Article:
Thursday, December 07, 2006

Random Notes

1. I got cast in “Witness For the Prosecution” by Agatha Christie, being produced by this company. I got the part of Myers, the prosecutor, one of the two parts I wanted. I guess that fits my “hang the bastard” mentality. When I see a defense attorney on TV I assume he is a liar and probably an America-hating hippie to boot. Rehearsals begin in January. This will slow down my blogging some, but won’t stop it.

2. I am 156 pages into R.R. Bolgar’s The Classical Heritage. It is great. I would call it a history of education from late Rome through the Renaissance. Even the chapter on Byzantium was fascinating. Now, history of education and Byzantium are not two topics that make my blood race. Put them together and you’ve got a soporific cocktail, right? No, Bolgar makes essential identifications; he pulls the empirical facts of history together to find the principles and trends.

This book is not for everyone. It is learned and advanced, written in a dense style with long paragraphs. 25 years ago it would have bored me to tears, but now I’ve read enough about the history of philosophy to get something out of Bolgar. It is thrilling to see a brilliant mind with a first-rate understanding of the material induce the essential and the important from the facts of history.

3. When I watch the Lakers I see a TV commercial for a WWE (professional wrestling) video game. This might be the only sports related video game that is actually more realistic than the sport. At least the outcome of the video game is in doubt.

4. If you want to hear a good pop song, check out this Christmas video by Heidi Klum on Trey Givens’s blog. The melody is catchy and Heidi Klum is easy on the eyes. She is married to someone called Seal. What does Seal have that I don’t have? I mean, other than talent, wealth, fame and sex appeal. Those things are so shallow.

Warning: This video is pure, happy pop. It will nauseate hard rockers and send Metallica fans and Gwar fans into convulsions. Fans of Slayer risk an agonizing death, which come to think of it, might turn them on.

7 comments:

EdMcGon said...

Regarding "The Classical Heritage", I am looking for a book to get my dad for Christmas. He loves history, but he is a staunch conservative (much more than me). Do you think he might like it?

Myrhaf said...

I would not give this book as a gift because I myself would not have liked it years ago. It's about philosophers in the Dark Ages that no one has heard of. You would be safer with Paul Johnson. If he has not read Winston Churchill, that would be a good choice. If your father fought in WWII, a book about his unit or any battles he was in would surely be appreciated. I've also heard that the memoirs of Grant and Sherman are terrific.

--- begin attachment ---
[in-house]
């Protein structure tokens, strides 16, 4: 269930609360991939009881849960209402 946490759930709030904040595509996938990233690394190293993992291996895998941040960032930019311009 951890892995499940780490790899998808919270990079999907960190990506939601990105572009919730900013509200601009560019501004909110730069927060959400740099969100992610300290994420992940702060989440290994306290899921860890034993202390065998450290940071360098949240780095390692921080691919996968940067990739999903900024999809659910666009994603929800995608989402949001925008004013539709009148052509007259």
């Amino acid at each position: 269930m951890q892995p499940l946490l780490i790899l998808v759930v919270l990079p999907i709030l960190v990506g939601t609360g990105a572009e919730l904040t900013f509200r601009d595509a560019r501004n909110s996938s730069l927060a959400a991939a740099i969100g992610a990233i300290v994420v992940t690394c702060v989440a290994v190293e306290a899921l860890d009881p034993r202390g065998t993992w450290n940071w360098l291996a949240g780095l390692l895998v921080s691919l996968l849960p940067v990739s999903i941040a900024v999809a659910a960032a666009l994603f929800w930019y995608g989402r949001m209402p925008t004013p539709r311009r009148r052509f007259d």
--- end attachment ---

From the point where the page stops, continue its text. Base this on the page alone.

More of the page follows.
Billy Beck said...

You just can't miss with Winston Churchill's six-volume history of World War II. I've seen new boxed paperback editions that are moderately expensive, but if there are any decent used bookstores in your area, they certainly might be worth a try. I put together the whole set in hardcover for about thirty dollars, I think.

Myrhaf:

"Warning: This video is pure, happy pop. It will nauseate hard rockers..."

Not me. You might be surprised at what I can enjoy. Remember: I was raised on big-band swing, Dixieland and bluegrass/country. I have photographs of me when I still had hair, playing rhythm guitar in my Dad's cowboy band. The second CD I ever owned was Paula Abdul's "Forever Your Girl" (1988), which I still think is a fine record.

I'd give Heidi's video a 7.7 or so, I think. I'm not entirely knocked out with the composition or her vocal track on the thing, but it's not rotten at all. Good for her.

Myrhaf said...

You have wide musical tastes. You mentioned elsewhere that you like Chet Atkins, a brilliant guitarist who is mostly forgotten these days. I'm with you. It really depends on my mood.

Billy Beck said...

Chet is among the earliest musical sounds in my memory. My father was an enthralled fan almost as far back as I can remember: he wore those records out, and then sat around practicing and playing a lot of those licks for the rest of his life.

They're some of the sweetest sounds that ever went to vinyl. If you're a guitar player, sooner or later you just have to give it up for that guy. No way around him.

Myrhaf said...

My father also had Chet Atkins records and I spent a lot of time in the '60s listening to him. With distortion and sustain, anyone can sound good enough, but to play clean, that's another thing entirely.

Billy Beck said...

"My father also had Chet Atkins records and I spent a lot of time in the '60s listening to him."

"Swedish Rhapsody". "Country Gentlemen". "The Bells of St. Mary's". These are essential sounds of my childhood and youth. To listen to him playing "Dixie" and "Yankee Doodle" together at at the same time is astounding. There is no one like him.

"With distortion and sustain, anyone can sound good enough,..."

I wouldn't agree to that, necessarily. Doing that naturally -- at very high volume levels and without electronic artifice -- is a serious exercise in power management. I once worked with a guitar player who played through four 100-watt Marshall amplifiers running out to eight 4x12" speaker cabinets (four full stacks), and the whole rig was turned up to 10. Now & then I would sound-check that rig, and it was almost positively dangerous. Without knowing how to simply touch that guitar, the volume and feedback would quickly become completely overwhelming, and someone who didn't know what they were doing would just have to run for cover. It's a different sort of touch to manage something like that, but it is definitely a touch.

However, there is no question but that Chet was a grand master. What he did was very special, and certainly against the prevailing trends of electric guitar, and I don't know when we'll ever see anything like him a gain.